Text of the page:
Rafael Palmeiro on Orioles drafting his son, Preston: 'He's going to create his own identity' - BaltimoreBaseball.com
Dan Connolly

Rafael Palmeiro on Orioles drafting his son, Preston: ‘He’s going to create his own identity’


Former Orioles great Rafael Palmeiro said the idea of his youngest son, Preston, being drafted by his old club in the seventh round Friday was a tremendous moment for the entire family.

“I’m thankful he’s going to get an opportunity to play and I’m so proud of him,” Rafael Palmeiro told BaltimoreBaseball.com. “He’s made himself into a great ballplayer and for him to be drafted, especially by Baltimore, he knows everything that comes with it and he is ready to make his mark, I believe. And I believe the Orioles will be thrilled with him and he’ll make them proud.”

The elder Palmeiro said he isn’t concerned at all that his son, a 21-year-old, left-handed-hitting first baseman at North Carolina State, with a swing reminiscent of his father, will now be further engulfed in his shadow.


“Just because it is the Orioles, yeah, it adds an extra layer of, I don’t know if it is pressure, but I know he is excited about it,” Palmeiro said. “He’s not going to shy away.”

Rafael Palmeiro starred in Baltimore for seven of his 20 superb seasons as a major leaguer. In 2005, he became just the fourth player in the sport’s history to amass at least 500 home runs and 3,000 hits. But that same year Palmeiro’s legacy crumbled and his career ended abruptly after he tested positive for the banned anabolic steroid stanozolol, something he maintains he never knowingly took. He believes it must have been in a tainted dose of Vitamin B12 that he received from then-teammate Miguel Tejada.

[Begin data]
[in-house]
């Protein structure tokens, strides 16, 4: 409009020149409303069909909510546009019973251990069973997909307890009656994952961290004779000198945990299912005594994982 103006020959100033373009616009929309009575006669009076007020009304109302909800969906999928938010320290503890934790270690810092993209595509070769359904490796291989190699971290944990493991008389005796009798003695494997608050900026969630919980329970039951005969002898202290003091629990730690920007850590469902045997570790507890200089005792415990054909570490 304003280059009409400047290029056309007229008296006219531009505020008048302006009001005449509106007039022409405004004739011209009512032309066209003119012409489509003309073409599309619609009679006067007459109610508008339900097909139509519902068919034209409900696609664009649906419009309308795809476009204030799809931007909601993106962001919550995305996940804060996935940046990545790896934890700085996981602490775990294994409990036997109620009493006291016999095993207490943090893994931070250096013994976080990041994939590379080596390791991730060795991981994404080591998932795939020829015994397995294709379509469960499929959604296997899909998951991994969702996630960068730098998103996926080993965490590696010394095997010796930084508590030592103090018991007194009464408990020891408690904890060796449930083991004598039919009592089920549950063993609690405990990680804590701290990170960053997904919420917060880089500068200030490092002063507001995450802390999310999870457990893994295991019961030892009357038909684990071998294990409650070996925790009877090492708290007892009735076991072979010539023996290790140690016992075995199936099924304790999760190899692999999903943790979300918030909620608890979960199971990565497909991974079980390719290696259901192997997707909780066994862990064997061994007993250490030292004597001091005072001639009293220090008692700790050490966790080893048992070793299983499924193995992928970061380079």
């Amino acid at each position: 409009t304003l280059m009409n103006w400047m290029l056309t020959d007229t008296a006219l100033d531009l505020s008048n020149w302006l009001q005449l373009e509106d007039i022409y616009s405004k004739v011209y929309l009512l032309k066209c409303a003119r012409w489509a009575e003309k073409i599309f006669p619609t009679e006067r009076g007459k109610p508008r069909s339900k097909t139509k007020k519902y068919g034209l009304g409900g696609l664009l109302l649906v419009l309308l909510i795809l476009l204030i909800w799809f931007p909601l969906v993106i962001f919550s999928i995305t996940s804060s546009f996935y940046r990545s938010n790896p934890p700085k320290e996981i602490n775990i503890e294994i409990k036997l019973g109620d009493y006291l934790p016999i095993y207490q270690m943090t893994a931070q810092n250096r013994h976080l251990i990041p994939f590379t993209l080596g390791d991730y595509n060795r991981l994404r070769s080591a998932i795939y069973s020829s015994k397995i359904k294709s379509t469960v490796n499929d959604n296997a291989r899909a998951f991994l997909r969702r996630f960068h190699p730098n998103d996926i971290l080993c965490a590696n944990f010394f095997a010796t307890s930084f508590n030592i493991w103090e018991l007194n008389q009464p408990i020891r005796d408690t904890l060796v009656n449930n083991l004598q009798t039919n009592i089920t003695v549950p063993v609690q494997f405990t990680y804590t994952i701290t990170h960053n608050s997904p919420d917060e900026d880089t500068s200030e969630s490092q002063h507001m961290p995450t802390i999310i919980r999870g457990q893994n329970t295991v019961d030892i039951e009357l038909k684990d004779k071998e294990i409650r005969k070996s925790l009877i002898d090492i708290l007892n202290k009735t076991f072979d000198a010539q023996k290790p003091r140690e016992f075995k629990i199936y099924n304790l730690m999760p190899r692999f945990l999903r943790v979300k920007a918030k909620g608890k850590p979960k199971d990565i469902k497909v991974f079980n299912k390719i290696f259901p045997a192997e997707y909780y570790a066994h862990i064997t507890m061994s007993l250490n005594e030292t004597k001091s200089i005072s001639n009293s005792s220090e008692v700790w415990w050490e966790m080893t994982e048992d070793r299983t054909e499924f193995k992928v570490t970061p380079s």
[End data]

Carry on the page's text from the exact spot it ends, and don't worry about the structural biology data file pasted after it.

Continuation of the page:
That episode in his career – which basically ended a month later – kept him out of the Hall of Fame (he fell off the ballot in January 2014 because he received fewer than five percent of that year’s vote).

That chapter, his previous infamous denial that he ever used performance-enhancers, and all the success he had as a big leaguer should not have any effect on his son as he attempts to make a name for himself in the Orioles organization, Palmeiro said.

“He’s always had to deal with it, both of them, (older brother) Patrick also, they’ve always had to deal with the pressure of playing, I guess, in my shadow, whether it was the great things I did in baseball or how the tragedy at the end kind of ruined everything,” Palmeiro said. “They’ve learned to live with that kind of stuff. That’s not going to matter to Preston. Because Preston is Preston. He is not playing for me or anybody else, but himself. He’s going to create his own identity.”

Palmeiro said, leading up to the draft, Orioles representatives asked both him and his son whether they thought being selected by the Orioles would be too difficult to handle. On the contrary, they both replied.

“We were totally all in, totally love the idea, it would be great,” Rafael Palmeiro said. “I’m separate from him. Give him a shot”

And the father hopes baseball fans will also see it that way.

“I hope people are fair with him and not judge him on anything I ever did or any of my mistakes. Let him be Preston, and hopefully people will appreciate the work and effort he puts in.”

Palmeiro, 20, was selected by the Orioles in the seventh round (211 overall) Friday after hitting .337 with nine homers and 20 doubles in 59 games as a junior for the Wolfpack.